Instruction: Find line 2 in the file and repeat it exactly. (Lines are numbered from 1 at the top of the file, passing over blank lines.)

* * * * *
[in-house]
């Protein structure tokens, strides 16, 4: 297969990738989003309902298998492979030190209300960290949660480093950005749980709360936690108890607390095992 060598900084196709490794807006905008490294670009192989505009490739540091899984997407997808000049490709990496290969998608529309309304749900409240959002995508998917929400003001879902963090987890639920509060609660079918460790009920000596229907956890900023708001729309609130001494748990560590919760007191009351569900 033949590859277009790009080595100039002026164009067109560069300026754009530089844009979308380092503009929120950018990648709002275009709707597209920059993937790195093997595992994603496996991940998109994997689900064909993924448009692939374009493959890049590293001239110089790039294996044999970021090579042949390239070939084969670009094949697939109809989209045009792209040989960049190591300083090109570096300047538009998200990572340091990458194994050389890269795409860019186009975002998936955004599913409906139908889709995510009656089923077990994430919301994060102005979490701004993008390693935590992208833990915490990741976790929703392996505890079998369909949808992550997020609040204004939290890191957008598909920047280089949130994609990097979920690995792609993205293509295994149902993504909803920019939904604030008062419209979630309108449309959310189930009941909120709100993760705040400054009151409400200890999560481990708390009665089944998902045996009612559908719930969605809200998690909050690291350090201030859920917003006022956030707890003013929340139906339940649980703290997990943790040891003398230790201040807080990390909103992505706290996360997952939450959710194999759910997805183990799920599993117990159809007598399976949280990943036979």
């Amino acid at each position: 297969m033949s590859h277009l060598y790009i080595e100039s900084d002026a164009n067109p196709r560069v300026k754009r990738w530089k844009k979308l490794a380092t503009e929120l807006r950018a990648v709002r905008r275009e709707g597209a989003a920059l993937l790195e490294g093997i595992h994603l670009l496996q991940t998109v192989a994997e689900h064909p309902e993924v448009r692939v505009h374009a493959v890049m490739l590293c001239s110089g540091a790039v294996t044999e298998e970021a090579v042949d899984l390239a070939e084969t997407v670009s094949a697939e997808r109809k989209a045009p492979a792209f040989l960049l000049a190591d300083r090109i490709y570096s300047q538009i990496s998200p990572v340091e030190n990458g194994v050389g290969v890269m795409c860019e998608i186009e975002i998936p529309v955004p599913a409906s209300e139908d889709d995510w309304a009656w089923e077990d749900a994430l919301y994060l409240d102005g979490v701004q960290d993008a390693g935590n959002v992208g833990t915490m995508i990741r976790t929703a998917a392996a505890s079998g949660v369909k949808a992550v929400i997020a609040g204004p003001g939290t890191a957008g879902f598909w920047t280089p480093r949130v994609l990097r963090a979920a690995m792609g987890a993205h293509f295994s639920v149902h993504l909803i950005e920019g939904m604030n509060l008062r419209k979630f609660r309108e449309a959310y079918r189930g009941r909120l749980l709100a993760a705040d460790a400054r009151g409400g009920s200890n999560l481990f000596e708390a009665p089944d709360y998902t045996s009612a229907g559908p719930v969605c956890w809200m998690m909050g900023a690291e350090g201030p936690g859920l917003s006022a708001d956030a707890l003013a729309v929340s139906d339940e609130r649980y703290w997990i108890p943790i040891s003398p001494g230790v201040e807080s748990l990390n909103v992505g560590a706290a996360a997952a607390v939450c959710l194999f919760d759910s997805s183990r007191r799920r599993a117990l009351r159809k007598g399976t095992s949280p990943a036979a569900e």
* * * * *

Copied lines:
């Protein structure tokens, strides 16, 4: 297969990738989003309902298998492979030190209300960290949660480093950005749980709360936690108890607390095992 060598900084196709490794807006905008490294670009192989505009490739540091899984997407997808000049490709990496290969998608529309309304749900409240959002995508998917929400003001879902963090987890639920509060609660079918460790009920000596229907956890900023708001729309609130001494748990560590919760007191009351569900 033949590859277009790009080595100039002026164009067109560069300026754009530089844009979308380092503009929120950018990648709002275009709707597209920059993937790195093997595992994603496996991940998109994997689900064909993924448009692939374009493959890049590293001239110089790039294996044999970021090579042949390239070939084969670009094949697939109809989209045009792209040989960049190591300083090109570096300047538009998200990572340091990458194994050389890269795409860019186009975002998936955004599913409906139908889709995510009656089923077990994430919301994060102005979490701004993008390693935590992208833990915490990741976790929703392996505890079998369909949808992550997020609040204004939290890191957008598909920047280089949130994609990097979920690995792609993205293509295994149902993504909803920019939904604030008062419209979630309108449309959310189930009941909120709100993760705040400054009151409400200890999560481990708390009665089944998902045996009612559908719930969605809200998690909050690291350090201030859920917003006022956030707890003013929340139906339940649980703290997990943790040891003398230790201040807080990390909103992505706290996360997952939450959710194999759910997805183990799920599993117990159809007598399976949280990943036979």